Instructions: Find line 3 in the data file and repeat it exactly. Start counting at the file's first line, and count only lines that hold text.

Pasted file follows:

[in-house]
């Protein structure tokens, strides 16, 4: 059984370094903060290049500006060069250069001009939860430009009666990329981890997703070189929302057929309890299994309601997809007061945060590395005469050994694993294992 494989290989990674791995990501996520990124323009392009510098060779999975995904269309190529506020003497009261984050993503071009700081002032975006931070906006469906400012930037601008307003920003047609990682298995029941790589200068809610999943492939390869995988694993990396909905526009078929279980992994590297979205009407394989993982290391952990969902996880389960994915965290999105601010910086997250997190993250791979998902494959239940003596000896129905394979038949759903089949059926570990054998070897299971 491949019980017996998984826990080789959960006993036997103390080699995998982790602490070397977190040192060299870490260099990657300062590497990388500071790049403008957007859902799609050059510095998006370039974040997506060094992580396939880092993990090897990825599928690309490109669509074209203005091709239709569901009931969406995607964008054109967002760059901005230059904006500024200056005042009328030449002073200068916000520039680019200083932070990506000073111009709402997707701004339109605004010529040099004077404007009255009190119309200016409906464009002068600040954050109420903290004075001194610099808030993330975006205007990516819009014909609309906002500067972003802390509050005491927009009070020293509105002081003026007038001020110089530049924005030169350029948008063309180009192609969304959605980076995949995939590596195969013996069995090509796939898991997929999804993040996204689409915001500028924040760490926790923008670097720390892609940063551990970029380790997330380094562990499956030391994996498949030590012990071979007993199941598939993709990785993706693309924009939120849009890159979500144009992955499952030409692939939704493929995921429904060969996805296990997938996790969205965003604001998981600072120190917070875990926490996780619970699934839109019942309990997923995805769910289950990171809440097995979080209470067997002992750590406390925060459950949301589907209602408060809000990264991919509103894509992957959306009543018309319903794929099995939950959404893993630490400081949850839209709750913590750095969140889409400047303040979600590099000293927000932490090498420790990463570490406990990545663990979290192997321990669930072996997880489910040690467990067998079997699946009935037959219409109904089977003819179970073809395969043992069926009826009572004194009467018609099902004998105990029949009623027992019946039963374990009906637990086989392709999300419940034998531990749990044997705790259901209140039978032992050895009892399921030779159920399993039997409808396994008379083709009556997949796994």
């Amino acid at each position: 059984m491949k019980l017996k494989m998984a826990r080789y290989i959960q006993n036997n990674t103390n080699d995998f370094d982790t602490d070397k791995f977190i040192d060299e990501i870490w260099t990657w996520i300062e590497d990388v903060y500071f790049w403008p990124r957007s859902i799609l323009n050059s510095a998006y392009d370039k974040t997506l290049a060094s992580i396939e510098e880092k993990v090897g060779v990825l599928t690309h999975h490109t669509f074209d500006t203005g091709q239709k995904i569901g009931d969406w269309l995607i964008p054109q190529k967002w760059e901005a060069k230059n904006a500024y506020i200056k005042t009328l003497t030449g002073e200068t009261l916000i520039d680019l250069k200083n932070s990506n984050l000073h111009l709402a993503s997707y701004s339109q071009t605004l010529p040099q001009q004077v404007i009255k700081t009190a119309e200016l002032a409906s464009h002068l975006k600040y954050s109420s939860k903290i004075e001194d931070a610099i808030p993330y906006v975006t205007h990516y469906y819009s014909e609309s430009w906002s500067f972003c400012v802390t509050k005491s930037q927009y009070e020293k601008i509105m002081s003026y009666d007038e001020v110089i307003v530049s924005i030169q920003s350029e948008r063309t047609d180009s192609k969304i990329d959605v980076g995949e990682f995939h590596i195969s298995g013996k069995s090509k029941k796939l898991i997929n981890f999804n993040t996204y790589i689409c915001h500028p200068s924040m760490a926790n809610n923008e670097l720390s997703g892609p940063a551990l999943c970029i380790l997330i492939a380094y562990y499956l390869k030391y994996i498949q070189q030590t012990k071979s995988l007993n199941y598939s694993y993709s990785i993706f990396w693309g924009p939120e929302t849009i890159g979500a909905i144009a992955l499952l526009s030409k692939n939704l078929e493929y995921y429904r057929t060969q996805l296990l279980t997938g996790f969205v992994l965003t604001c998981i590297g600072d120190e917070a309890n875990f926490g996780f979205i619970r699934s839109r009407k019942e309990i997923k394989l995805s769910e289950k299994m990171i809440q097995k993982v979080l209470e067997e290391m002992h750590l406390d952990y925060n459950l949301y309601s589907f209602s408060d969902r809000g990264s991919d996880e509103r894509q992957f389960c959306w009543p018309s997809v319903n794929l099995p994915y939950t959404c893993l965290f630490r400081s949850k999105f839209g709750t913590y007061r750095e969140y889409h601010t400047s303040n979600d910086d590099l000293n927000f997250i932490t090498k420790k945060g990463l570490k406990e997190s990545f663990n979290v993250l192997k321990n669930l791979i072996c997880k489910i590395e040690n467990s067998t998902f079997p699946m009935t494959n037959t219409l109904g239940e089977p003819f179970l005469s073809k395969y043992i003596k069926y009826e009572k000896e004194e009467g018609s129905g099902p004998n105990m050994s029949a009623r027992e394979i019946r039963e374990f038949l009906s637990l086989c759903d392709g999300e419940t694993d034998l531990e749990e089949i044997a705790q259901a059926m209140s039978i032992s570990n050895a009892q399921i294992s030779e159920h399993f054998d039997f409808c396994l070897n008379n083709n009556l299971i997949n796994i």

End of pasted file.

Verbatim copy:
């Amino acid at each position: 059984m491949k019980l017996k494989m998984a826990r080789y290989i959960q006993n036997n990674t103390n080699d995998f370094d982790t602490d070397k791995f977190i040192d060299e990501i870490w260099t990657w996520i300062e590497d990388v903060y500071f790049w403008p990124r957007s859902i799609l323009n050059s510095a998006y392009d370039k974040t997506l290049a060094s992580i396939e510098e880092k993990v090897g060779v990825l599928t690309h999975h490109t669509f074209d500006t203005g091709q239709k995904i569901g009931d969406w269309l995607i964008p054109q190529k967002w760059e901005a060069k230059n904006a500024y506020i200056k005042t009328l003497t030449g002073e200068t009261l916000i520039d680019l250069k200083n932070s990506n984050l000073h111009l709402a993503s997707y701004s339109q071009t605004l010529p040099q001009q004077v404007i009255k700081t009190a119309e200016l002032a409906s464009h002068l975006k600040y954050s109420s939860k903290i004075e001194d931070a610099i808030p993330y906006v975006t205007h990516y469906y819009s014909e609309s430009w906002s500067f972003c400012v802390t509050k005491s930037q927009y009070e020293k601008i509105m002081s003026y009666d007038e001020v110089i307003v530049s924005i030169q920003s350029e948008r063309t047609d180009s192609k969304i990329d959605v980076g995949e990682f995939h590596i195969s298995g013996k069995s090509k029941k796939l898991i997929n981890f999804n993040t996204y790589i689409c915001h500028p200068s924040m760490a926790n809610n923008e670097l720390s997703g892609p940063a551990l999943c970029i380790l997330i492939a380094y562990y499956l390869k030391y994996i498949q070189q030590t012990k071979s995988l007993n199941y598939s694993y993709s990785i993706f990396w693309g924009p939120e929302t849009i890159g979500a909905i144009a992955l499952l526009s030409k692939n939704l078929e493929y995921y429904r057929t060969q996805l296990l279980t997938g996790f969205v992994l965003t604001c998981i590297g600072d120190e917070a309890n875990f926490g996780f979205i619970r699934s839109r009407k019942e309990i997923k394989l995805s769910e289950k299994m990171i809440q097995k993982v979080l209470e067997e290391m002992h750590l406390d952990y925060n459950l949301y309601s589907f209602s408060d969902r809000g990264s991919d996880e509103r894509q992957f389960c959306w009543p018309s997809v319903n794929l099995p994915y939950t959404c893993l965290f630490r400081s949850k999105f839209g709750t913590y007061r750095e969140y889409h601010t400047s303040n979600d910086d590099l000293n927000f997250i932490t090498k420790k945060g990463l570490k406990e997190s990545f663990n979290v993250l192997k321990n669930l791979i072996c997880k489910i590395e040690n467990s067998t998902f079997p699946m009935t494959n037959t219409l109904g239940e089977p003819f179970l005469s073809k395969y043992i003596k069926y009826e009572k000896e004194e009467g018609s129905g099902p004998n105990m050994s029949a009623r027992e394979i019946r039963e374990f038949l009906s637990l086989c759903d392709g999300e419940t694993d034998l531990e749990e089949i044997a705790q259901a059926m209140s039978i032992s570990n050895a009892q399921i294992s030779e159920h399993f054998d039997f409808c396994l070897n008379n083709n009556l299971i997949n796994i």